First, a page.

World Heritage in Japan 11
Gusuku Sites and Related Properties of
the Kingdom of Ryukyu
Gusuku Sites and Related Properties of the Kingdom of Ryukyu
(Culture, registered in 2000)
'Gusuku Site and Replated Properties of the Kingdom of Ryukyu'
is the generic name of the remains of Ryukyu Kingdom which are scattered
mainly southern part of Main Island of Okinawa.
The following properties are listed as world heritage.
Sonohyanutaki Stone Gate
'Gusuku (or Gushiku)' means Castle in Okinawa. At present, the Chinese character for castle (romanized as Shiro or Jo) is generally used to write the term Gusuku. However, for example, the outward appearance is quite different when compared to what are termed 'castles' on the Japanese mainland. More than 200 Gusukus are said to exist in the islands from north (Amami Region) to south (Miyako-Yaeyama Region). Many existing Gusuku retain vestiges of the ancient Ryukyus in their appearance, symbolized by stonewall enclosures and castle ramparts.
After the passing of the Neolithic Shell Mound Period, the people of the
Ryukyus began to create an agrarian society. Ironware tools for agriculture
were produced and the cultivation of grain spread. This era is referred
to as the "Gusuku Period." During this period it is believed
that reserves of provisions became possible, resulting in an increased
population and stability of people's lifestyles.
In each region of the Ryukyus, powerful feudal clans called Aji (also known as Mataha or Anji) gained power and competed for hegemony. This kind of rivalry and shifting of alignment resulted in powerful Aji lords concentrated on the main island of Okinawa. The'Sanzan (literally 'three mountains,' also known as the 'three kingdoms') Period' arrived. The Aji chieftains constructed Gusuku to maintain their own power and prepared for the rivalry. These were said to be the first of the Gusuku castles.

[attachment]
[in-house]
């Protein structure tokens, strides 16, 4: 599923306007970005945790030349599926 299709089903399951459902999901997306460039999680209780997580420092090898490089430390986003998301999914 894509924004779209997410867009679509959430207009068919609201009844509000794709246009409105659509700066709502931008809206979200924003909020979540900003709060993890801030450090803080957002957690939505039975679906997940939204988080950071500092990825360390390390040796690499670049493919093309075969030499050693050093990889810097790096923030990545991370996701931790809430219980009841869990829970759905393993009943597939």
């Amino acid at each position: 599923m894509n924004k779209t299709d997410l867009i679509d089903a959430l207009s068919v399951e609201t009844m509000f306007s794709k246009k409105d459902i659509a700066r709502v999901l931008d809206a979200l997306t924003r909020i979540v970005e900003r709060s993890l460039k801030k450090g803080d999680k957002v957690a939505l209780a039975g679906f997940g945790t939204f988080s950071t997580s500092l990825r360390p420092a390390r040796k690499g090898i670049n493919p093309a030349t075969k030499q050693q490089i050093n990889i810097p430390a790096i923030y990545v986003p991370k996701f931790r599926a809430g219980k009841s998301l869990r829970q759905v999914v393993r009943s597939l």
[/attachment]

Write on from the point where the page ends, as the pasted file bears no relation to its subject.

There were a variety of Gusuku; well-ordered masonry types suitably termed
fortresses as well as small places for prayer and areas used for the ancient
tradition of open-air burials. At present the meaning and role of the Gusuku
continue to be debated.
Shuri Castle is in the eastern part of Naha City. It used to be the capital of Ryuku
Kingdom. The castle offers a complete view of Naha from an elevation of
120 - 130 meters. With an unrivalled view and blessed with abundant water,
these favorable conditions for castle construction made for the largest
scale Gusuku construction in the prefecture.
There are four gates on the outer walls. The inner walls hold nine gates, and these are 6 - 10 meters in height, made of cut stone and joined with the masonry walls.
In the caslte, there is Seiden (main building) which is the biggest wooden construction in Okinawa. There are many other facilities which beared the function as the nerve center of the Ryukyu Kingdom.
Outside of the castle, there are remains which are the essences of the artistic Ryukyu construction, for example Shurei Gate, Sonohyanutaki Stone Gate, Engaku-ji Temple, Benzaiten-do, Enkanchi pond, Ryutan, etc.
(Reference: Website of Okinawa Prefecture)
How to access to Shuri Castle from Tokyo (example)
Tokyo International (Haneda) Airport-(airplane)-Naha Airport
-(Yui Rail)-Shuri Station
12 minutes walk from Shuri Station.
Total time: about 4.5 hours
Seiden (Main Hall) of Shuri Castle
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